This is the last walking day of our first stage of the Via Francigena. If the photos seem familiar, it is because we completed this day’s walk on September 24. I wanted to report the successful completion on that day even though I had only posted days 1 to 11 by that time. The missing days 12 to 15, along with a few rest days, have now been completed and posted. I’m now up-to-date.
To bring some closure, here is my earlier, slightly edited Day 16 post:
Péronne. A lovely town richly endowed with post-war Art Deco architecture. And, set within the walls of the town’s 13 C. castle, is the modern Historial of the Great War, designed by architect Henri-Edouard Ciriani.
Thankfully, our walking day to nearby Trefcon would be a short one, leaving us the morning to explore this museum which examines, with unflinching candor, the making of a war, its horrors and its aftermath. Among the artifacts and state-of-the-art presentations is Der Krieg (The War), artist Otto Dix’ collection of fifty unsettling etchings depicting the war as he experienced it from the trenches.
Beaulencourt British Commonwealth Cemetery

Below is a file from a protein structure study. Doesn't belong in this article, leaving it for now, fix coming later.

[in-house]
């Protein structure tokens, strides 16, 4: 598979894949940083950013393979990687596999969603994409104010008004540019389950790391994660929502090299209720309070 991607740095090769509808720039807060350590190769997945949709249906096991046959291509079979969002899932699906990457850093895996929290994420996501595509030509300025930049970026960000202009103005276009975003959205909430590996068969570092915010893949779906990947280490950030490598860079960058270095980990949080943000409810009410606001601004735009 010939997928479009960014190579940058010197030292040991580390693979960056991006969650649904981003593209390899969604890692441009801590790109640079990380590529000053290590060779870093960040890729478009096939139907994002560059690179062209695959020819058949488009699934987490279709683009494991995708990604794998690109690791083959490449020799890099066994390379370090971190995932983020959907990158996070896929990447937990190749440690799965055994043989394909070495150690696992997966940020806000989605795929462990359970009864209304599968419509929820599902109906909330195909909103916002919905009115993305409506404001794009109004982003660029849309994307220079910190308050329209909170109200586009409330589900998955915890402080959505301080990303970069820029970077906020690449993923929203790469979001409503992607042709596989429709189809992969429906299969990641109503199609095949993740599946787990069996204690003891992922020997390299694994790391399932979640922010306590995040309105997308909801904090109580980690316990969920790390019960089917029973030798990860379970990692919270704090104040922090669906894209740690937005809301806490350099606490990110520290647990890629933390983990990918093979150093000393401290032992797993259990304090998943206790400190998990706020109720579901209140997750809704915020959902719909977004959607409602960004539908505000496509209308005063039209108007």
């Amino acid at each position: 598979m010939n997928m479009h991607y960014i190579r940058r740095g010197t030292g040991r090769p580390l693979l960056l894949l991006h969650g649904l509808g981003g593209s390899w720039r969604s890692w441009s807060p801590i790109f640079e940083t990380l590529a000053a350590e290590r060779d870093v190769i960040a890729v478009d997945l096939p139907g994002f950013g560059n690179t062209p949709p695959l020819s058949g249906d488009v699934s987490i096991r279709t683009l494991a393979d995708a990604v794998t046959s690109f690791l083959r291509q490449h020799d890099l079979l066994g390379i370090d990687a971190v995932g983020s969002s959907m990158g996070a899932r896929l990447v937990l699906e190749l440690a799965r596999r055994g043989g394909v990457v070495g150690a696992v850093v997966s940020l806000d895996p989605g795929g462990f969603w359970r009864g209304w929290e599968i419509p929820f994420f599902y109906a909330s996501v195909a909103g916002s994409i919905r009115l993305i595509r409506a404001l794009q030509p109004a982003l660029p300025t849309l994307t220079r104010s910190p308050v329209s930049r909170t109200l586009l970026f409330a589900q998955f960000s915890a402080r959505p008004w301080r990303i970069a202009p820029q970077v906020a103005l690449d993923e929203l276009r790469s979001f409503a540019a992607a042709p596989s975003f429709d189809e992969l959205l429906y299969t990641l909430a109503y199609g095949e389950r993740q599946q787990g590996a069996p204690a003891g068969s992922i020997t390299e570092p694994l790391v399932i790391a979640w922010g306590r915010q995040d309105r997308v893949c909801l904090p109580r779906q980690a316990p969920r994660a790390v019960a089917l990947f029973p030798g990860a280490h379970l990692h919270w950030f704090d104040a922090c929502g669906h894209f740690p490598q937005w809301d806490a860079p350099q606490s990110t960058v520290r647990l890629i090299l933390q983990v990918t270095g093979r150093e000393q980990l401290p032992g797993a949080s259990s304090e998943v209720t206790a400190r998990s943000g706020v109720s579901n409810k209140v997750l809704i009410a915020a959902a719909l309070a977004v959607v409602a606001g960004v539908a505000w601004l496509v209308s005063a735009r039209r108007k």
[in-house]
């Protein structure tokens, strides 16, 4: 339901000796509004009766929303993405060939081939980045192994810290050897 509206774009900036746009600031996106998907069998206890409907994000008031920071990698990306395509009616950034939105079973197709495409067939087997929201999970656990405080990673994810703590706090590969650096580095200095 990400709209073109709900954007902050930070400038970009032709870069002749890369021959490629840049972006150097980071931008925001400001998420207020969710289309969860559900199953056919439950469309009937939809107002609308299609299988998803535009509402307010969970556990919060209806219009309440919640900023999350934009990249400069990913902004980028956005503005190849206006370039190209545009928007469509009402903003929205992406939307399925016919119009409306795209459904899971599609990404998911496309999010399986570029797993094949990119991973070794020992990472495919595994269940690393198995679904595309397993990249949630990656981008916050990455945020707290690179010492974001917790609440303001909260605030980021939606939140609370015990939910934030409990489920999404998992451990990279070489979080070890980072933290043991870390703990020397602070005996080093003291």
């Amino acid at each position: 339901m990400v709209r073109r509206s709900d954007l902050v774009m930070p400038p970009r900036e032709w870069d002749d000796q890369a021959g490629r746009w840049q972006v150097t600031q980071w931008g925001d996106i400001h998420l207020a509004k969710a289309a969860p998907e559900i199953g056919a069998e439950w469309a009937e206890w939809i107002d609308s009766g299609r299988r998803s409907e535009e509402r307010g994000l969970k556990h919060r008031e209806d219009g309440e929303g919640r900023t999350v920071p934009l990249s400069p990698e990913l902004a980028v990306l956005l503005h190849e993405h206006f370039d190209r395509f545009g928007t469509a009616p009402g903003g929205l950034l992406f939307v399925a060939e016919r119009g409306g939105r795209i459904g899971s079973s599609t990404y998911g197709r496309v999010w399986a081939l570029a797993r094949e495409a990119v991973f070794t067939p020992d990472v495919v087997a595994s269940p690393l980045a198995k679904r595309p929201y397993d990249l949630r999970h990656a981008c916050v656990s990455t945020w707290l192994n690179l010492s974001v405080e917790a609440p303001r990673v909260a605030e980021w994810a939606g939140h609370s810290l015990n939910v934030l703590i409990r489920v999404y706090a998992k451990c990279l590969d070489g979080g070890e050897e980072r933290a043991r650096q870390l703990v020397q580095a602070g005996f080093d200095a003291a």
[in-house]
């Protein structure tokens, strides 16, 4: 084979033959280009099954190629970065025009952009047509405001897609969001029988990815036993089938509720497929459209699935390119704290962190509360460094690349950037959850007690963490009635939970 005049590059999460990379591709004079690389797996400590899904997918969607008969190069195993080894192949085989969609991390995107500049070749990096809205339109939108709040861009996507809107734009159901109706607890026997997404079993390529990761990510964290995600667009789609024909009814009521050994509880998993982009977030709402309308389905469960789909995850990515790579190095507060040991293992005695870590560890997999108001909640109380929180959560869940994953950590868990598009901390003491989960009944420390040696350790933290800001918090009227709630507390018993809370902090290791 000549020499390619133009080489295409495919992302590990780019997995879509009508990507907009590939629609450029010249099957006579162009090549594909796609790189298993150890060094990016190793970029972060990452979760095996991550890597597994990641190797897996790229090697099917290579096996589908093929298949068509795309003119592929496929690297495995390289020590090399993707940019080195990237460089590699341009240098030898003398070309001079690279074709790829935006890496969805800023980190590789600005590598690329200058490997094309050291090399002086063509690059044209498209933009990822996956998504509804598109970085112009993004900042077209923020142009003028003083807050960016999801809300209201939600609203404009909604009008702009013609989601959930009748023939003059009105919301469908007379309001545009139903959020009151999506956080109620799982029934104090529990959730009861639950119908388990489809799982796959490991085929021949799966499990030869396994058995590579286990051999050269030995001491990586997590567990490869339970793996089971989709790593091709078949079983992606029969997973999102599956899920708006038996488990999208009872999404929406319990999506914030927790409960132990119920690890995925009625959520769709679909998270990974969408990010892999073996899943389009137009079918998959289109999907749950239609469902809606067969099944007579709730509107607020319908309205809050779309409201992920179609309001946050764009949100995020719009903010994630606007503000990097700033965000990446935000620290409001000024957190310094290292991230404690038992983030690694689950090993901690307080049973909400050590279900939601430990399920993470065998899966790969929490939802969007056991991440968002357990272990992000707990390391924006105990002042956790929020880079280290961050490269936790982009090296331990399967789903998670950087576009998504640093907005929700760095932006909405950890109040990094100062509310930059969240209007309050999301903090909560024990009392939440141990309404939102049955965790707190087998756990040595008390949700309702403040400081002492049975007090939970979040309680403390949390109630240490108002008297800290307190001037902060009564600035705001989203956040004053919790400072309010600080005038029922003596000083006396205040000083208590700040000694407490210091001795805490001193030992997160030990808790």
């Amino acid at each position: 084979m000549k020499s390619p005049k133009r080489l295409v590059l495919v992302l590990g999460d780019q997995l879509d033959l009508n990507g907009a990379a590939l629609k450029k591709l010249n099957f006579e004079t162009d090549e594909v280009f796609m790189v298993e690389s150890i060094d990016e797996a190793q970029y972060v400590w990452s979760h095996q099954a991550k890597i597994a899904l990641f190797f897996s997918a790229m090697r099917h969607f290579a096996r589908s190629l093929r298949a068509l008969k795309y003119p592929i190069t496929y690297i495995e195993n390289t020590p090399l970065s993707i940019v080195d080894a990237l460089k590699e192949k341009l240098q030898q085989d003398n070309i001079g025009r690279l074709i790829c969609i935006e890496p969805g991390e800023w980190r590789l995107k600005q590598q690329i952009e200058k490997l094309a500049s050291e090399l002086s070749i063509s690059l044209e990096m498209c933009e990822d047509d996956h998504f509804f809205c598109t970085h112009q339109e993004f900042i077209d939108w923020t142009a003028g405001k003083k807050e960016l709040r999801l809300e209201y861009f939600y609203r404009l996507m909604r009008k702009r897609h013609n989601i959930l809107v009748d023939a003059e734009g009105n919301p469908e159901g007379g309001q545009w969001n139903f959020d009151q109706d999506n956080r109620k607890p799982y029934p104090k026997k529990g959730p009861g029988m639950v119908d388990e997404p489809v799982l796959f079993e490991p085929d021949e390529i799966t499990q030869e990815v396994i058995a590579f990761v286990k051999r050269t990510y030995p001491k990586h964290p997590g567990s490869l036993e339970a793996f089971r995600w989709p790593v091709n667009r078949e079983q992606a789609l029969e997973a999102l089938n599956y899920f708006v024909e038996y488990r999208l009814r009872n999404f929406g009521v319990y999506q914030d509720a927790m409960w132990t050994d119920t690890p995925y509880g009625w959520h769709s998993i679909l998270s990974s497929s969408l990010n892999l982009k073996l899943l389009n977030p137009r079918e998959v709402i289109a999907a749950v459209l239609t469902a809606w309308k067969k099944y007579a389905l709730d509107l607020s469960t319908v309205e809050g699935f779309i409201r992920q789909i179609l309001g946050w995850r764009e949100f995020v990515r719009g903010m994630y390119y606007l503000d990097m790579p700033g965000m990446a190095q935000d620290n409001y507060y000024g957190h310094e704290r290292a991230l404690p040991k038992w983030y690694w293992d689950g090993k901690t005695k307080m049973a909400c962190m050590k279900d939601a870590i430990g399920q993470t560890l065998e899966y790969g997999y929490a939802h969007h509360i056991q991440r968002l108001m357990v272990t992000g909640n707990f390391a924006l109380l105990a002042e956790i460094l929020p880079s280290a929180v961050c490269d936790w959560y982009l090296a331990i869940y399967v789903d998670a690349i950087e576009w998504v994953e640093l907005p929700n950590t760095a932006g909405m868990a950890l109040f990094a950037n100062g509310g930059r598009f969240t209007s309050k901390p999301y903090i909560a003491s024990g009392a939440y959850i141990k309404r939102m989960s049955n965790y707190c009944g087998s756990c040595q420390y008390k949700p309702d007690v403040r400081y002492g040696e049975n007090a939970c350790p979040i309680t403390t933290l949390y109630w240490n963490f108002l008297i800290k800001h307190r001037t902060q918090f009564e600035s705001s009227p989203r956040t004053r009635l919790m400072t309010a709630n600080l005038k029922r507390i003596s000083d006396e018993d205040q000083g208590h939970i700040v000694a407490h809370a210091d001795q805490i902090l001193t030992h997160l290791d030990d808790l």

Thilloy Road Commonwealth Cemetery
Manchester Commonwealth Cemetery
Église Saint-Pierre, Villers au Flos
Église catholique Notre-Dame de Rocquigny, architect Jean-Louis Sourdeau, 1929-32
Necropole Nationale, Moislains
Église Paroissiale, Moislains, architect Louis Faille, 1928-32
Canal du Nord
Australian Remembrance Trail of the Battle of Mont-Saint-Quentin
Péronne Continue reading
The Via Francigena may have originated as a religious pilgrimage dating back to the 900s (if not earlier). But here, today, as Gail and I walk through the rolling farmland of northern France, we are reminded over and over again that the line we follow is as much informed by the Great War as it is by religion.
Yes, there are the small villages dominated by tall-spired churches. But even these carry the weight of war. Continue reading
It’s November, 2019. Gail and I have been back in Winnipeg for six weeks. I’ve been occupied with a book project, just now completed. So it’s time to get back to our Via Francigena pilgrimage, starting where you last saw us.
The 26-kilometre path to Burgos crosses a vast swath of human history.
It starts with a midday traverse of Atapuerca. Here, in limestone caves below the Atapuerca Massif, archaeologists uncovered (in 1994) a cache of human remains stretching across a pre-Christian era of 127,000 to 1,000,000 years ago. These are the oldest human remains in all of Europe and, by far, the largest repository of those remains. The caves are off-limits to mere living descendants but we can ponder our pagan past as we mount the massif. Continue reading